Friday, December 04, 2009

 

Galician tourism!

I have seen visitor numbers to my Galicia themed pages fall to an all time low of late.

The recession, a reduction in flight schedules and the uncertainty that looks set to continue into the New Year are all contributing factors, but I also have to wonder if Galicia might have missed the tourism boat – and if this error is self inflicted.

Four or five years ago Galicia offered a fairly unique holidaying experience. It was Spain, but not in the widely perceived sense and its climate, natural beauty and unique culture all bonded together to make a great “alternative” holiday escape destination.

Those last few years though have not seen Galicia promoted as a tourist destination.

The official organisation responsible for this, TurGalicia, is a political porn that is used primarily as one of a number of tools used to further regionalism - Something that is called nationalism in Galicia.

This regionalism argues that Galicia is in fact a nation in its own right and that its language, gallego, should be set above the conventional Spanish spoken elsewhere.

This debate is something that goes on a great length and with much animosity on many other blogs and forums and I have no intention of getting into that here.

However, one bi-product of this language promotion is that nearly all of the funding for turgalicia.es goes into thousands of “Galicia advancing” pages, but nearly all in gallego (i.e. not Spanish or any other language).

Since tourism is about bringing people and, more importantly money, from outside of your region and country this seems to defeat the object of the exercise. Turgalicia’s pages in English are limited to say the least, but their pages in Spanish are amazingly not much better.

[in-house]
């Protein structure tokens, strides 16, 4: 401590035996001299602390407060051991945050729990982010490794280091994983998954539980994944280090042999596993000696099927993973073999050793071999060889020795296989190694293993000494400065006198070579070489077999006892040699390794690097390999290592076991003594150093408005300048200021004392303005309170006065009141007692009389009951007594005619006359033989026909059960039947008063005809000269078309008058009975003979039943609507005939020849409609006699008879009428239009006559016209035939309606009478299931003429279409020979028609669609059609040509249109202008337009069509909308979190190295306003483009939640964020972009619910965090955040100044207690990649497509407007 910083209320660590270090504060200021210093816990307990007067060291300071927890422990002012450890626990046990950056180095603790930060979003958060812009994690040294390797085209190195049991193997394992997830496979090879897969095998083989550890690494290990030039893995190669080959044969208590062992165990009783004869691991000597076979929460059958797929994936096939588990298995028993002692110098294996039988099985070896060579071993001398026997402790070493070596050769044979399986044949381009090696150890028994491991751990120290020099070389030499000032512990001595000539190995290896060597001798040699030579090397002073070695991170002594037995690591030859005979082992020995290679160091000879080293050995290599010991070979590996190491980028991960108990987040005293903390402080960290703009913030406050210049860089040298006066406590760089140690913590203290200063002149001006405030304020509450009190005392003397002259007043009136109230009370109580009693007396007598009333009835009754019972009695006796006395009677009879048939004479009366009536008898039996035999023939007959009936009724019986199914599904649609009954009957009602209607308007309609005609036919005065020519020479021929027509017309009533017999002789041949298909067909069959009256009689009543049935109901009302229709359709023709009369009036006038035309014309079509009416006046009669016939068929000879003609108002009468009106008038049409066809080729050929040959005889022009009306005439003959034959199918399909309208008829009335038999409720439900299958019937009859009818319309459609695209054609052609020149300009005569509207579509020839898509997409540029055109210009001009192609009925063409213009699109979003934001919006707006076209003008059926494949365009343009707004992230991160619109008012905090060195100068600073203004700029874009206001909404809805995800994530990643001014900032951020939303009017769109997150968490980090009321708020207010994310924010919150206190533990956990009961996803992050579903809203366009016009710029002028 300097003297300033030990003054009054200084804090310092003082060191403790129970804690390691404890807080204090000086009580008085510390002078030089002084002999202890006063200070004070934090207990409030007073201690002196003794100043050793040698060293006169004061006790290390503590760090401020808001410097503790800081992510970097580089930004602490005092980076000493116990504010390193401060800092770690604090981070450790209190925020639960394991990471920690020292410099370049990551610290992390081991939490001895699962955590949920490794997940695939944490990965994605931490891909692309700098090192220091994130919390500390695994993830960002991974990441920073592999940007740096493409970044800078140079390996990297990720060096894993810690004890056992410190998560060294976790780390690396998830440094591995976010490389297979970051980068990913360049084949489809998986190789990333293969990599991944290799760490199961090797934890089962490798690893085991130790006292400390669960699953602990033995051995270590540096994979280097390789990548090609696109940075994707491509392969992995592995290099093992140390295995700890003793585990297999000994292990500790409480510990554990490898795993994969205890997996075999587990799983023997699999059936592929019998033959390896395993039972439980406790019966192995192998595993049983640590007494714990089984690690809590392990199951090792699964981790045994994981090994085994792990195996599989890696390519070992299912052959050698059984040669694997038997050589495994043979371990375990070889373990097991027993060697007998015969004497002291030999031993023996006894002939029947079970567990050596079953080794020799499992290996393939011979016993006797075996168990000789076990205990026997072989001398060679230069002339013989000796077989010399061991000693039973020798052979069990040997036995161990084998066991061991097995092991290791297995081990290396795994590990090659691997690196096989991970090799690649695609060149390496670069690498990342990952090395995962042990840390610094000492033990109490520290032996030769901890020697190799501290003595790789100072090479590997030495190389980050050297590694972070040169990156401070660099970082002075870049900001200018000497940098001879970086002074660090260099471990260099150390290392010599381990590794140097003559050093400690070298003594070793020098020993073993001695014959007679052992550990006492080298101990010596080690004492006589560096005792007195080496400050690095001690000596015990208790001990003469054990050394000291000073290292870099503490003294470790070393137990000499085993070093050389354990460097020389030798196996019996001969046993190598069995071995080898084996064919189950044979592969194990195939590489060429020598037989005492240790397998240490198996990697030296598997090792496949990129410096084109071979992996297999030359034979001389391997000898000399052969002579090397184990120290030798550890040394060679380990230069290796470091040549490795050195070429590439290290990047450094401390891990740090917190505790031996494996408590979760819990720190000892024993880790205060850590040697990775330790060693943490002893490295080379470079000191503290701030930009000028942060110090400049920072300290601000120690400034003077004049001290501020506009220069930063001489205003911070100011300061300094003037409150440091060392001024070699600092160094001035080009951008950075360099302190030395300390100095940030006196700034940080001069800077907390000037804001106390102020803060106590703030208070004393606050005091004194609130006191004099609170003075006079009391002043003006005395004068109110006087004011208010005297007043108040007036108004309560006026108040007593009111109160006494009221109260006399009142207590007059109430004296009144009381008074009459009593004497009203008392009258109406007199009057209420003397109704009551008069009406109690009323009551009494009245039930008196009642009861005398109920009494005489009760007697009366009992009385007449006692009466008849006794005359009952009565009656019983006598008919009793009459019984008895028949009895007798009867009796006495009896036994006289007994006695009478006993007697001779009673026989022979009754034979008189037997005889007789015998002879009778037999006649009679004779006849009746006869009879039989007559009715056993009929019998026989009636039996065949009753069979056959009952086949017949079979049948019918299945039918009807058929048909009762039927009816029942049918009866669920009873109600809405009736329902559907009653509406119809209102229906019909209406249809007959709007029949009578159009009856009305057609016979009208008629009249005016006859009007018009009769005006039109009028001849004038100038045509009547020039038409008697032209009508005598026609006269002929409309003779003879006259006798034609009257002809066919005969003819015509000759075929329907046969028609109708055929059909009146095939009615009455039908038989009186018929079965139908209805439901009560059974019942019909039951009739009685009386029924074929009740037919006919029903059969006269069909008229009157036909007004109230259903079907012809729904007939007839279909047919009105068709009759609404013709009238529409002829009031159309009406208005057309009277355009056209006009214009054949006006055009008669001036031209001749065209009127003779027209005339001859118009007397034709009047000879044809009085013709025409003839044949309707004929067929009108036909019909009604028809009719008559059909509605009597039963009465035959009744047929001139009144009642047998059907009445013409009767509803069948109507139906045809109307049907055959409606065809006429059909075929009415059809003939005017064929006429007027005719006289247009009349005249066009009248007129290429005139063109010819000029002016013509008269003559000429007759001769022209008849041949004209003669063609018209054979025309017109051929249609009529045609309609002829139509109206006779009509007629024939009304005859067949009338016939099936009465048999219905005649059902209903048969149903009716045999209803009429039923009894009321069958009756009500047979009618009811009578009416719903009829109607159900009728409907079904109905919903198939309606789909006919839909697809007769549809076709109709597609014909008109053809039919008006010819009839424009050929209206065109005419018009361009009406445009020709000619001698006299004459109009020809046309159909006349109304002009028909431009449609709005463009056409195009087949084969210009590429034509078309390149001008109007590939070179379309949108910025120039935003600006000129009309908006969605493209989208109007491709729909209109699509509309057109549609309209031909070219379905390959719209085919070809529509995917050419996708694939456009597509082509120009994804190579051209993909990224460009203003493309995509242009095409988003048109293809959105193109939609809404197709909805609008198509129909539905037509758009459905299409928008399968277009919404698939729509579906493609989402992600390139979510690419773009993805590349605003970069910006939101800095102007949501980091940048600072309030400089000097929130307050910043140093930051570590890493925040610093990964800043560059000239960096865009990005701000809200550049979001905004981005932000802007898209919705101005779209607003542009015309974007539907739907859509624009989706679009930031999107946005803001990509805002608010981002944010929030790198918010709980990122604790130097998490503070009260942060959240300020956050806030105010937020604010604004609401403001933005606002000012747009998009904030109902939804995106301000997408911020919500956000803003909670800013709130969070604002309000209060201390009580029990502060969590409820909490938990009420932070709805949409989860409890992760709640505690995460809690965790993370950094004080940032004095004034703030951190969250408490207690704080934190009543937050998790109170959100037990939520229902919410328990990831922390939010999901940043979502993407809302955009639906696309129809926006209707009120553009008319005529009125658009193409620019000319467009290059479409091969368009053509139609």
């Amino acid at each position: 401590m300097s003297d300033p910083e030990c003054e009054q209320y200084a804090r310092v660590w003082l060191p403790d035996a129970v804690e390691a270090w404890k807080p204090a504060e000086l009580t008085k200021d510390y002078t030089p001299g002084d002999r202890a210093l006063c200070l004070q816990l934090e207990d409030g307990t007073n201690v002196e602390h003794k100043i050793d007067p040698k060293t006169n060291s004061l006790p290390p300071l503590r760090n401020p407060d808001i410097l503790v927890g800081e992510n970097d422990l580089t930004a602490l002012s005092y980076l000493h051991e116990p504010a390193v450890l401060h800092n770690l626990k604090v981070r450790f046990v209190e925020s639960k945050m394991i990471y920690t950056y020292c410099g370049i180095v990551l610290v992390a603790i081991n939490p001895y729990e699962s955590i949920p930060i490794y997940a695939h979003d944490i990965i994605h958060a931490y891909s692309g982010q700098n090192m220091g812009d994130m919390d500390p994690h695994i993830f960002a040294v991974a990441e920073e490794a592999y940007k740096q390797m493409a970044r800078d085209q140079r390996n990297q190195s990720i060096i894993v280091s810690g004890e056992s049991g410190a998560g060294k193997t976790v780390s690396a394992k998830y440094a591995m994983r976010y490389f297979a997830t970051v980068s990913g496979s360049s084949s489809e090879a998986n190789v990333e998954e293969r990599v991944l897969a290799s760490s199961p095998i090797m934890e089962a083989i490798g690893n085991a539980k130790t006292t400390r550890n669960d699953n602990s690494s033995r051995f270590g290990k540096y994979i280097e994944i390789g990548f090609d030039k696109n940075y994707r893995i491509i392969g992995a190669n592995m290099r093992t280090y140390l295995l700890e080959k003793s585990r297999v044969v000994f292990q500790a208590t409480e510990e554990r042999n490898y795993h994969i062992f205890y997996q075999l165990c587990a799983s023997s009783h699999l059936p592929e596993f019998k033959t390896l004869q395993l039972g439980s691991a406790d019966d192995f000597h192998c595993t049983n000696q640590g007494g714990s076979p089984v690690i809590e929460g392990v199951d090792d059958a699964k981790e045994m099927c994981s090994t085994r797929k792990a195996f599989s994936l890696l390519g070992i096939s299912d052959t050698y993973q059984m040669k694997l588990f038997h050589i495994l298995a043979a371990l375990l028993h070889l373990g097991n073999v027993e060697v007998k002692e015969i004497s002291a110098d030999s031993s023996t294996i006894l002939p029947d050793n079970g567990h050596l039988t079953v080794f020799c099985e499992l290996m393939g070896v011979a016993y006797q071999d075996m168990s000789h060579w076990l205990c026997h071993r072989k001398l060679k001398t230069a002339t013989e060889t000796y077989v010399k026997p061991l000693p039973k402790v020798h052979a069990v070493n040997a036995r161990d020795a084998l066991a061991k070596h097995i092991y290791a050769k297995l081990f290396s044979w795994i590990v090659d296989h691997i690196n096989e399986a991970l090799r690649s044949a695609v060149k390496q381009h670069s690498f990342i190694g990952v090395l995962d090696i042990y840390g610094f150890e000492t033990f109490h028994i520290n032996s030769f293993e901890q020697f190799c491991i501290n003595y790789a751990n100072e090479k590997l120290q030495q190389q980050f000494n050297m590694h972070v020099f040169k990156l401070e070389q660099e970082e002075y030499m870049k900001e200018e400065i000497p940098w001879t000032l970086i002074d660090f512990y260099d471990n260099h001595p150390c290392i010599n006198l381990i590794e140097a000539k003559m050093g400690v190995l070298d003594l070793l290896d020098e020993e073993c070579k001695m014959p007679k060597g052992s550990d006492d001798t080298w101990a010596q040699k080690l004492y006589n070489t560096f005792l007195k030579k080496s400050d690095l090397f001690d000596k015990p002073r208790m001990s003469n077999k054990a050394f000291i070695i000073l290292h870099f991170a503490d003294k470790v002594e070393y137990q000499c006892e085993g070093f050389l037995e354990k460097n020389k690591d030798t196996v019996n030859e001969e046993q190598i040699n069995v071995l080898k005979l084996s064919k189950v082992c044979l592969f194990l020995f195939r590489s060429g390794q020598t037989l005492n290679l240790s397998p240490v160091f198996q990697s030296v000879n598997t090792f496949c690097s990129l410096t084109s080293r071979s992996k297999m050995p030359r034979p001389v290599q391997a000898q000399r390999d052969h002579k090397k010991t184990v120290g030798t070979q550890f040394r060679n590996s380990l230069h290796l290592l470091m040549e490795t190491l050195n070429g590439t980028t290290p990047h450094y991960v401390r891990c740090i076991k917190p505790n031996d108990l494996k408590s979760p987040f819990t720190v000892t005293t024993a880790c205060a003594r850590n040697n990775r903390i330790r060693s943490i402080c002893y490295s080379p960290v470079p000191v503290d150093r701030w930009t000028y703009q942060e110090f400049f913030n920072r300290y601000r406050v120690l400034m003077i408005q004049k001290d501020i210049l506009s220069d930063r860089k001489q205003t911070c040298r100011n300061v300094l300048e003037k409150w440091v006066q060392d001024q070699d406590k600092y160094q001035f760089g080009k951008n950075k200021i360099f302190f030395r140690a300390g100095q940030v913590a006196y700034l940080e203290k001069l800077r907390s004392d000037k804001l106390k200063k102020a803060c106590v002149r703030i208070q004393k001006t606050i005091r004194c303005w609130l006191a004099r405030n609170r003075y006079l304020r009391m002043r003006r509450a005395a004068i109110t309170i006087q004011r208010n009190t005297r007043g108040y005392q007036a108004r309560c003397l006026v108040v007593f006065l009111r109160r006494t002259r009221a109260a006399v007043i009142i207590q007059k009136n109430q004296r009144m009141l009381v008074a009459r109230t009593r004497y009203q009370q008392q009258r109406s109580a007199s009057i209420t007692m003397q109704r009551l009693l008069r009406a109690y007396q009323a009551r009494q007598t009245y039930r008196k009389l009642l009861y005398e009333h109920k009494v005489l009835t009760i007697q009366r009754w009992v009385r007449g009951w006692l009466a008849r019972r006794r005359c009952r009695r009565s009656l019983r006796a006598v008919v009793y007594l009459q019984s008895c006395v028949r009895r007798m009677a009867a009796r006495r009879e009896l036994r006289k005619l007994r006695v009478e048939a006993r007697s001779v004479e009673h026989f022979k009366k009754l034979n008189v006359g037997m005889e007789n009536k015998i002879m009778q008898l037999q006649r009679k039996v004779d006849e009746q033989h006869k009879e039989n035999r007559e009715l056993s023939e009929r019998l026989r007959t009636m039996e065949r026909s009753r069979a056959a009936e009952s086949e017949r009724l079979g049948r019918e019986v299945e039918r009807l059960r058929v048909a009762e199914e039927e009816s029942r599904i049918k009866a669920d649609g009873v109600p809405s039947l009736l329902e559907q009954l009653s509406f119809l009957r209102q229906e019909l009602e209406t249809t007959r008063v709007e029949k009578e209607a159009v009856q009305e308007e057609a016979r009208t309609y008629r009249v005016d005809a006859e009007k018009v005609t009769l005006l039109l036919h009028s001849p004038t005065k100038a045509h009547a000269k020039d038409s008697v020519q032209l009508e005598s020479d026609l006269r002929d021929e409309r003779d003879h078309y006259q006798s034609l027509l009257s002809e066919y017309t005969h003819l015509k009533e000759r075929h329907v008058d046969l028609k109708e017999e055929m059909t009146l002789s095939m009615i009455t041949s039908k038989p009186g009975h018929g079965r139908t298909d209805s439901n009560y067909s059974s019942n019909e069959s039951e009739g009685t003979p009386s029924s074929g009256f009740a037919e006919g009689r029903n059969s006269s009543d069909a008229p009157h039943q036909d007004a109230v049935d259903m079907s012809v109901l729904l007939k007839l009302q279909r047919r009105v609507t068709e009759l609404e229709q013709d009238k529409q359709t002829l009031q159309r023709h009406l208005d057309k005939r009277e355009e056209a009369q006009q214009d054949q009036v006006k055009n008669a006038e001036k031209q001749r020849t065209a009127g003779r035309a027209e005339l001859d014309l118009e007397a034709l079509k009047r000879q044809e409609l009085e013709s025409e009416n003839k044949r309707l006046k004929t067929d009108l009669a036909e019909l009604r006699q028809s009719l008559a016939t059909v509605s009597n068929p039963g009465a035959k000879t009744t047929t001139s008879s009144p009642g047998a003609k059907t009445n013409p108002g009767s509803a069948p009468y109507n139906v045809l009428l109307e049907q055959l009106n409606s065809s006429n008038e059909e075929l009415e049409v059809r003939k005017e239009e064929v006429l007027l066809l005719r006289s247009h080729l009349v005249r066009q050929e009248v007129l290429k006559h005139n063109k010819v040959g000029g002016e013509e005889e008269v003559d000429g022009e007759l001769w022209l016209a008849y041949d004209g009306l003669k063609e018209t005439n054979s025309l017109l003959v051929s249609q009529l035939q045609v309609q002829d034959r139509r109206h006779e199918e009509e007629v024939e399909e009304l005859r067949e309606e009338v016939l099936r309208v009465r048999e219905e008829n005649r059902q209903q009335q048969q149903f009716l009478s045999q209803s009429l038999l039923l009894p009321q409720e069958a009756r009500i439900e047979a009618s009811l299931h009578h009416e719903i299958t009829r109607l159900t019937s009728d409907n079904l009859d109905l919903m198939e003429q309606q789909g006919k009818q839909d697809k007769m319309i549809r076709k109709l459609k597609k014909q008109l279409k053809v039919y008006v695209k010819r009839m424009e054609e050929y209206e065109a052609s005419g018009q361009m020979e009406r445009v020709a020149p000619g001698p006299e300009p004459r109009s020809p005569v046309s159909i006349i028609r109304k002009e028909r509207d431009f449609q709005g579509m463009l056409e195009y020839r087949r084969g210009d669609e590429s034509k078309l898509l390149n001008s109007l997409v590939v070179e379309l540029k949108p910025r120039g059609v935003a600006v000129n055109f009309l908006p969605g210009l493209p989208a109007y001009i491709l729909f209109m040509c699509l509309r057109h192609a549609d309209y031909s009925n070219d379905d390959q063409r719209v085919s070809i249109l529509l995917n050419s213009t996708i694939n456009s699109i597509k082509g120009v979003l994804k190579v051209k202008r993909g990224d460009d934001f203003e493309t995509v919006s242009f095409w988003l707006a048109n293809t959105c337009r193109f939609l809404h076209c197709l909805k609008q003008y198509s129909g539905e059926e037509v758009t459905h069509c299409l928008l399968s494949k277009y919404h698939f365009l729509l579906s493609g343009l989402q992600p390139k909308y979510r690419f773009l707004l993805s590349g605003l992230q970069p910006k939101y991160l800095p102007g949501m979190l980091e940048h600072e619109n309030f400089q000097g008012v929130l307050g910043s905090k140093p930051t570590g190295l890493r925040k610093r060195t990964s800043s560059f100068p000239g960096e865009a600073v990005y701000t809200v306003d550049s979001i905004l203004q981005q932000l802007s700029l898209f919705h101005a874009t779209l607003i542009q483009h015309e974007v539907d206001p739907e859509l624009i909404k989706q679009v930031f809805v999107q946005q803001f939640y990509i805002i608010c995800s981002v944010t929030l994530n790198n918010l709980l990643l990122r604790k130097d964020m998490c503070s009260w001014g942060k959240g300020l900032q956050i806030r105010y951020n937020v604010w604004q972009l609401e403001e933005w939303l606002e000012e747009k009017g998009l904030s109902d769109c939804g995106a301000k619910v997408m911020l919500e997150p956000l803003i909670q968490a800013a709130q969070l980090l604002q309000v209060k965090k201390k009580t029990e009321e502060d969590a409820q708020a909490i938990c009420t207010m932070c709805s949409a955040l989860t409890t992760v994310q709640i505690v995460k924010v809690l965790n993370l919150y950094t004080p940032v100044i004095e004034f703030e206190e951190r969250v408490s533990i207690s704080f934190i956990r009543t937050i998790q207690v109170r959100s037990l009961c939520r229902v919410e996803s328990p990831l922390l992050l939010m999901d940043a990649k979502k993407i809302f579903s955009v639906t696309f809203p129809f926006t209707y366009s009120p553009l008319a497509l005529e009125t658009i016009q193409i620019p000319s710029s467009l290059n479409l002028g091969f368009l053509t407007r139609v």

How then can tourism in this area be adequately promoted when the very organisation responsible for it chooses to promote internally rather than to a greater audience.

Over the last 4 years we have seen a dramatic decrease in summer visitors to Galicia. We have also started to see bars and cafes actually close down because the owners no longer feel that the rewards (if any) justify the desperately long hours that they work.

Unfortunately it is hard to see any of this changing, even though the regional government is no longer one with a regionalist policy.

Tourist leaflets in other languages that were common place 5 years ago are now a rarity. It seems that fewer tourist offices cater for overseas visitors and the promotion of historic and cultural visitor attractions seems to be reducing.

So, what will next year bring for Galician tourism?

My guess is fewer visitors than this year along with a further reduction in the tourism industry and at a time when most other European regions are seeing the complete reverse.

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